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Intent to harm: Willful acts seem more damaging

How harmful we perceive an act to be depends on whether we see the act as intentional, reveals new research published in Psychological Science,...

How the world flipped out over peanut allergy

The path of the peanut from a snack staple to the object of bans at schools, day care centers and beyond offers important insights...

Evolution not driven by single beneficial mutation, but by group that...

In a twist on "survival of the fittest," researchers have discovered that evolution is driven not by a single beneficial mutation but rather by...

Overnights Away From Home Affect Children’s Attachments

Babies have an innate biological need to be attached to caregivers, usually their parents. But what happens when babies spend a night or more...

Exercise reorganizes the brain to be more resilient to stress

Physical activity reorganizes the brain so that its response to stress is reduced and anxiety is less likely to interfere with normal brain function,...

A brain’s failure to appreciate others may permit human atrocities

A father in Louisiana bludgeoned and beheaded his disabled 7-year-old son last August because he no longer wanted to care for the boy. For most people, such a heinous act is unconscionable. But it may be that a person can become callo...

Children in public housing play outdoors more

Young children living in urban public housing spend more time playing outdoors than other urban children, according to researchers at Rice University, Columbia University and Princeton University. Contrary to the expectations of the researchers, ...

The mind uses syntax to interpret actions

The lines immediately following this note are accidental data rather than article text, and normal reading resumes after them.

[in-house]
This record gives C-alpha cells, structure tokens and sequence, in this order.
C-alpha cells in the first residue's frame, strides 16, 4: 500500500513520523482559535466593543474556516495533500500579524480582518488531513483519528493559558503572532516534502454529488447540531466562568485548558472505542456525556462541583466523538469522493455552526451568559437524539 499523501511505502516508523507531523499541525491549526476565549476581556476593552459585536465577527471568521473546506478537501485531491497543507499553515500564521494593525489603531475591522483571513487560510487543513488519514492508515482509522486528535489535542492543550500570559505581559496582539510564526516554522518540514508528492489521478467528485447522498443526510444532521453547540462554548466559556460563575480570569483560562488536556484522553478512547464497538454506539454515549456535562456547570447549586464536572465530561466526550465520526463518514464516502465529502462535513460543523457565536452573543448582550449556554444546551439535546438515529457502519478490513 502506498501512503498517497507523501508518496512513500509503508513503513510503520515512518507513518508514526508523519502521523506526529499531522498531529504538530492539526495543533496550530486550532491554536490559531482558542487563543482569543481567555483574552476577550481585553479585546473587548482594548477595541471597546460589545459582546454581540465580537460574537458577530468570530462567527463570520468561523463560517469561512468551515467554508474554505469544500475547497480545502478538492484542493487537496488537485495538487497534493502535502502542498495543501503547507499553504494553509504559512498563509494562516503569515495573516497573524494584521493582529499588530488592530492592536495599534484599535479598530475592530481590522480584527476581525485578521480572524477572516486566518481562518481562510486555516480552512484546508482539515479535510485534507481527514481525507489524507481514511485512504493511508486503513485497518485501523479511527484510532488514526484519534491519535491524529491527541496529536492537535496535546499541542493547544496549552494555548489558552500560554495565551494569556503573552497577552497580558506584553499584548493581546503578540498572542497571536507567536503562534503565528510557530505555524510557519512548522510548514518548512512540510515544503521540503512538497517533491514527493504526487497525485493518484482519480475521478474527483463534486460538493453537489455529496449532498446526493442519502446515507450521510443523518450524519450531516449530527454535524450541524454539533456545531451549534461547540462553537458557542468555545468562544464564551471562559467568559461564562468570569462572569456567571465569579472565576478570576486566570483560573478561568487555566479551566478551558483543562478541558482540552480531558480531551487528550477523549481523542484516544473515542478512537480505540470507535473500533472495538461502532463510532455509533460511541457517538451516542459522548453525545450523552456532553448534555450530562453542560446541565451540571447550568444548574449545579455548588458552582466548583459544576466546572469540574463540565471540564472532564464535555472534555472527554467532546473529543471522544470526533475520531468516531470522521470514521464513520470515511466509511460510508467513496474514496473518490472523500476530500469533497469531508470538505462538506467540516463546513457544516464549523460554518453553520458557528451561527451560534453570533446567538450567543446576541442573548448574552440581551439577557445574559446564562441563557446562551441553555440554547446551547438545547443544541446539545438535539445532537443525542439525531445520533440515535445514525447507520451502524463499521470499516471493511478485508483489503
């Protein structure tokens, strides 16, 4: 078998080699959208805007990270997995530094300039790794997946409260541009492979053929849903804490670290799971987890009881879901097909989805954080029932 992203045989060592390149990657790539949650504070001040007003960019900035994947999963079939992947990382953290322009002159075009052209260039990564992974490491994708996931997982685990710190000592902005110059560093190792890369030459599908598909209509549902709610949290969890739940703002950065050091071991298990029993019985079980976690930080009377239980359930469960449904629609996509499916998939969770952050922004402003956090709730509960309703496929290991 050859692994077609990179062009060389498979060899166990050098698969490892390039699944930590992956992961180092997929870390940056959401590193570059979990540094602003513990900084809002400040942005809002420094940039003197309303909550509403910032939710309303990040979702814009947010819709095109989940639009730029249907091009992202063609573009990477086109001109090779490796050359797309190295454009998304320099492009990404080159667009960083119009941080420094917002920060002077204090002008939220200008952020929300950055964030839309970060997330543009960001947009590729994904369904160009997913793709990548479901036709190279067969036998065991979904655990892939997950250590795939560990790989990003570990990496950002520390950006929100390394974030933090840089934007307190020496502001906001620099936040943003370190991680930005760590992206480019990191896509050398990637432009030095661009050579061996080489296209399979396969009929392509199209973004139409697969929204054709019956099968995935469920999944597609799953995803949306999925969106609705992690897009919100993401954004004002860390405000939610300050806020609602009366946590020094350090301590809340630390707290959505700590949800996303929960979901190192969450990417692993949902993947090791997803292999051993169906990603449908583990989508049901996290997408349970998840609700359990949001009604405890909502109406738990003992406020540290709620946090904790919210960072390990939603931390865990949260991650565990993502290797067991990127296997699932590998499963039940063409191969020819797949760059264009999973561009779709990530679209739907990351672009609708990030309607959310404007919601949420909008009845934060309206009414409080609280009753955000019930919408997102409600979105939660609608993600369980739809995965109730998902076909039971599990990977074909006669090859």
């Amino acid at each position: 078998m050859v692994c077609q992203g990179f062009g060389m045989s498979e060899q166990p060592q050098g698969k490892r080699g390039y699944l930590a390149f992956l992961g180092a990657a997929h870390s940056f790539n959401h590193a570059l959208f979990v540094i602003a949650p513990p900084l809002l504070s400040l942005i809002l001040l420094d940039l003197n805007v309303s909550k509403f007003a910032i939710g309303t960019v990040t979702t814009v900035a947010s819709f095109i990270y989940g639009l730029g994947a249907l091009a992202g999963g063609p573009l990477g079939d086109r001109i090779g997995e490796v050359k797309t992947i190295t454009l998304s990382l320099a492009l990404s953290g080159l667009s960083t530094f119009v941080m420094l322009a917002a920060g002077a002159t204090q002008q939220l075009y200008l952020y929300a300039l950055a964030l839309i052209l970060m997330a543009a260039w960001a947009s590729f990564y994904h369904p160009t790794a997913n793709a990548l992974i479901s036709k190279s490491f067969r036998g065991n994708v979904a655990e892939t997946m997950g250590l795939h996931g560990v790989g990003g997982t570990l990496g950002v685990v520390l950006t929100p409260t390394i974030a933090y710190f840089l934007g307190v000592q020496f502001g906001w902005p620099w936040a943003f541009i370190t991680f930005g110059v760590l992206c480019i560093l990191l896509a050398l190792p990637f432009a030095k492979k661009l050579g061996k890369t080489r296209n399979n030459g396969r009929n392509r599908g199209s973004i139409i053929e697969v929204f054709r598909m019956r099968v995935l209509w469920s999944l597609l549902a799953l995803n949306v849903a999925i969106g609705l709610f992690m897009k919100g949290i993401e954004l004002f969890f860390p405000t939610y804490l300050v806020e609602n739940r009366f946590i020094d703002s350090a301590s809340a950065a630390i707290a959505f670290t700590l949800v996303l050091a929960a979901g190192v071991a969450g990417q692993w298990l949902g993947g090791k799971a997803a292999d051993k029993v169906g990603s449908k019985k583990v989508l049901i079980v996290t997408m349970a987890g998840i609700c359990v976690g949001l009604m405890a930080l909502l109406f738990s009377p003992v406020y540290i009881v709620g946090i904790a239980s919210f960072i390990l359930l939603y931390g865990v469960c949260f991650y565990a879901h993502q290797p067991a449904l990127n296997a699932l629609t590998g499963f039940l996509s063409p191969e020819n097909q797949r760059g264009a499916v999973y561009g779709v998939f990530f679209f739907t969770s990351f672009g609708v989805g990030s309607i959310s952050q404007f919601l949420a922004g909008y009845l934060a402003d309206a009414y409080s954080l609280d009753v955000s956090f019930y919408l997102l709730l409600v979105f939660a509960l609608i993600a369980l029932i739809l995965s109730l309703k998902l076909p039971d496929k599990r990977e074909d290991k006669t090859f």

Most people are familiar with the concept that sentences have syntax. A verb, a subject, and an object come together in predictable patterns. But actions have syntax, too; when we watch someone else do something, we assemble their actions to mean so...

Unique duality: Princeton-led team discovers ‘exotic’ superconductor with metallic surface

A new material with a split personality -- part superconductor, part metal -- has been observed by a Princeton University-led research team. The discovery may have implications for the development of next-generation electronics that could transform ...

High-density storage of nuclear waste heightens terrorism risks

A space-saving method for storing spent nuclear fuel has dramatically heightened the risk of a catastrophic radiation release in the event of a terrorist attack, according to a study initiated at Princeton. Terrorists targeting the high-density storage systems used at nuclear power plants throughout the nation could cause contamination problems "significantly worse than those from Chernobyl," the study found.

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